Perhaps there is no more personal writing for violin than a solo piece. Carl Philipp Emmanuel Bach wrote of his father's compelling violin playing, evidenced by the transcendent J.S. Bach solo sonatas and partitas. I'd wished to learn the violin when young, but for several reasons (including the theft of my grandfather's Sears "Stradivarius" from the family car) I never got to learn to play; I still wish I had. I had to settle for learning how to write for the violin by working with violinists from a young age -- in fact a principal joy for me as a composer has been to write for others what I might have been delighted to be able to perform myself – but the added dividend is that writing for someone else can then become a portrait of the performer. Which makes it actually more gratifying for me than writing for myself to play, a thing I rarely do nowadays.
My first solo violin suite was written at the request of Sergiu Luca, who died two years ago -- a flamboyant and mercurial piece, it exists in a recording by Philip Ficsor. I owe him the birth of my most-often-played violin sonata and a violin concerto, both inspired by Serge's relationship with the great jazzman Joe Venuti and brilliantly recorded by Luca. A few seasons ago the violin concerto was executed by Gil Shaham and the Toronto Symphony under Leonard Slatkin; his almost opposite approach from Luca's also worked extremely well, proving the possible success of performing a piece more than one way.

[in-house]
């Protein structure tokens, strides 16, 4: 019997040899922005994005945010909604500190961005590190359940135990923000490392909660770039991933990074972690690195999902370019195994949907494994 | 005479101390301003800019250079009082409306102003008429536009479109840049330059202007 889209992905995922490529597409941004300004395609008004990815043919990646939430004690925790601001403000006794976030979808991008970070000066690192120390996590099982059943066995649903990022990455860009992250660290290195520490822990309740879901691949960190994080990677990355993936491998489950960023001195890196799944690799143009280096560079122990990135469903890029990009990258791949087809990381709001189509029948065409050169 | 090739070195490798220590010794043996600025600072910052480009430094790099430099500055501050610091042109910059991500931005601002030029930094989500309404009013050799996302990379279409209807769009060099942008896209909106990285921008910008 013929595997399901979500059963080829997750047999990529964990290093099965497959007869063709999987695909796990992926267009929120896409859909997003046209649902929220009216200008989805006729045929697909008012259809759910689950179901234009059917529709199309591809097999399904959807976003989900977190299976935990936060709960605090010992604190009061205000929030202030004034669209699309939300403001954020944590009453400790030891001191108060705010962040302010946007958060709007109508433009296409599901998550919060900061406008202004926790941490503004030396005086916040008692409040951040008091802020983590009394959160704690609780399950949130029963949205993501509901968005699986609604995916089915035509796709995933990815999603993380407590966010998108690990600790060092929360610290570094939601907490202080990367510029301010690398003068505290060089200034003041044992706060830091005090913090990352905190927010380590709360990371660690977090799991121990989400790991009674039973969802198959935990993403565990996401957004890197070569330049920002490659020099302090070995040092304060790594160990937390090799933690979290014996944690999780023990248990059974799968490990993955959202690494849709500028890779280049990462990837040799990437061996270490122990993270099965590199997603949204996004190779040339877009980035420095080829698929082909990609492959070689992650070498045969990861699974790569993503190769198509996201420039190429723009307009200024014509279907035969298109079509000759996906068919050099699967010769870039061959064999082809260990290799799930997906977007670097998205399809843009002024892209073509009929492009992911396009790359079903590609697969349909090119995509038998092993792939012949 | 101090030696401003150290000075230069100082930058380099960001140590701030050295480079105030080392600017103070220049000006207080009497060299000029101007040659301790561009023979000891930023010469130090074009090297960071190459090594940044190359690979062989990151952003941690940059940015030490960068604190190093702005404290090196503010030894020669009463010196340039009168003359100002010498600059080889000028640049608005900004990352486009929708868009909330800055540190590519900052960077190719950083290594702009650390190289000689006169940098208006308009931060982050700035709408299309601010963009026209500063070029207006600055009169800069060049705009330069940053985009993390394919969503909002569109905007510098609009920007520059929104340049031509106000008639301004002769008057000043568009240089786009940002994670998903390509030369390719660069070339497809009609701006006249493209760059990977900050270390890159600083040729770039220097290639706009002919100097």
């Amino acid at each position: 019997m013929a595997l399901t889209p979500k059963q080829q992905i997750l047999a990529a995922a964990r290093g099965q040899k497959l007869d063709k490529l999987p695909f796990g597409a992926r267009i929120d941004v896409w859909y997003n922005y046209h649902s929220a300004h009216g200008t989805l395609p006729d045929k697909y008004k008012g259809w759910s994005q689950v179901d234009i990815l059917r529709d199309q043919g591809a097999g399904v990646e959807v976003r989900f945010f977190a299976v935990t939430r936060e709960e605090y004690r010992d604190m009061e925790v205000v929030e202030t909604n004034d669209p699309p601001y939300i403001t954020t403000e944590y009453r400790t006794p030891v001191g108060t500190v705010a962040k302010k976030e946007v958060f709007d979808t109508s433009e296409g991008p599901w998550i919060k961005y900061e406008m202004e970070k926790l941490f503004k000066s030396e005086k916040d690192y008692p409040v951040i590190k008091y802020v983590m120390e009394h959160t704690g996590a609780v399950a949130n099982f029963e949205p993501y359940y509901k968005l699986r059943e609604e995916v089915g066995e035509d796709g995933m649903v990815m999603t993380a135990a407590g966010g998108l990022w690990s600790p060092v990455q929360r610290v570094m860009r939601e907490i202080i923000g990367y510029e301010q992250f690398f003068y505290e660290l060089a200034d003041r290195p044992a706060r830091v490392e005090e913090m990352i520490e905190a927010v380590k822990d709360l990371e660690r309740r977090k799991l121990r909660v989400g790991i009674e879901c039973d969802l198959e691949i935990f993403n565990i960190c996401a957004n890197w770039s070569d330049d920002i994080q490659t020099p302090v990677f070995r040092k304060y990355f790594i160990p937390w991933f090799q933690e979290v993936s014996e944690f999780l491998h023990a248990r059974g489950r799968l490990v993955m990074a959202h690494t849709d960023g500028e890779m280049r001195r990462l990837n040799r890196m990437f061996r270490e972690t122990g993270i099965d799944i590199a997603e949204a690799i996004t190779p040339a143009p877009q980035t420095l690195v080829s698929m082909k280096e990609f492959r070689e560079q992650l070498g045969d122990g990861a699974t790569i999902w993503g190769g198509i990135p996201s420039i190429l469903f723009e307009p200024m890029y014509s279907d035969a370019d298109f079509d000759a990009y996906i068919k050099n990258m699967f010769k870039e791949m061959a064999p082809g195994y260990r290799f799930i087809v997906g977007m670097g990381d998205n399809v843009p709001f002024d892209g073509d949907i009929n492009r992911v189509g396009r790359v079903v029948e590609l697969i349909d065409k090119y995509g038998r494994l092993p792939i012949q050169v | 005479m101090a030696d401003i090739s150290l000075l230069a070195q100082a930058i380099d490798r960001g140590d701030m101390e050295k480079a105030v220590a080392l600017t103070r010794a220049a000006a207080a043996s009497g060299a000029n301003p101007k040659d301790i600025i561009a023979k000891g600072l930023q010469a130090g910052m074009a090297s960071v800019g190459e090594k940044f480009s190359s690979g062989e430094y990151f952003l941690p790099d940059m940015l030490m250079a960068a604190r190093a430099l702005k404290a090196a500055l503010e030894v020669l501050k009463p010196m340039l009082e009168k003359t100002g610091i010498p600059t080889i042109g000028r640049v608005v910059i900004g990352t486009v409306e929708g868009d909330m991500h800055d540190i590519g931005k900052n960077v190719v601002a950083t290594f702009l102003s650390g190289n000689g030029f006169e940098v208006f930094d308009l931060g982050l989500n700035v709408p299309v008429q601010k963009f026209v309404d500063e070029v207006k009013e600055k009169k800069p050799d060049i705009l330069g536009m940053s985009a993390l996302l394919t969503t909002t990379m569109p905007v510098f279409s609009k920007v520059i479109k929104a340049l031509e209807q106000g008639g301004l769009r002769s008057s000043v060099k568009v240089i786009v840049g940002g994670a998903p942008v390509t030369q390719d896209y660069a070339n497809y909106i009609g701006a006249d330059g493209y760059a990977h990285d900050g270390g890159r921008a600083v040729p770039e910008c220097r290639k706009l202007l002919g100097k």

The solo suite I wrote for Gil is very different in mood from the first suite, lyrical and playful by turns. Distantly referring to the Baroque dance-suite form, Suite No. 2 is in nine movements. Morning Music, a short rhapsodic prelude, leads to the lively Dancing in Place, featuring "fingerboard notes" executed by drumming the left-hand fingers onto the string and board. Northern Nigun is a gentle lament, and Lenny in Spats is a fanciful image of Leonard Bernstein dressed like Fred Astaire or Jack Buchanan in tuxedo, white spats covering his patent-leather uppers, and dancing with a cane.
Tempo di Gavotte is however not in the Baroque gavotte form; Barcarolle, in 12/8 and 6/8 time, portrays a leisurely afternoon on the water. A two-voiced Fuga malinconica provides a tragic mood to the Suite, while the following Tarantella's frenzy recalls the legendary centuries-old belief that wild dancing would neutralize a tarantula's poisonous bite. The concluding Evening Music recalls the opening phrase of the suite and ends with "duettini" in double stops, pairing different sets of strings for a peaceful close.
--- WILLIAM BOLCOM
William Bolcom was also there, flying in for the East Coast premiere of his Suite No. 2 for Solo Violin: nine character pieces leveraging Shaham's ability to create perfectly honed moments — offhand punctuations in "Morning Music," slippery, jazzy harmonics in "Lenny in Spats" (a Bernstein-Astaire homage), a "Barcarolle" of shadowy double stops and jabbed pizzicato punctuation. Bolcom himself took to the piano, leading a "Happy Birthday" serenade to his wife, then returned for an encore, accompanying Shaham in his own "Graceful Ghost Rag."
— Matthew Guerrieri, The Boston Globe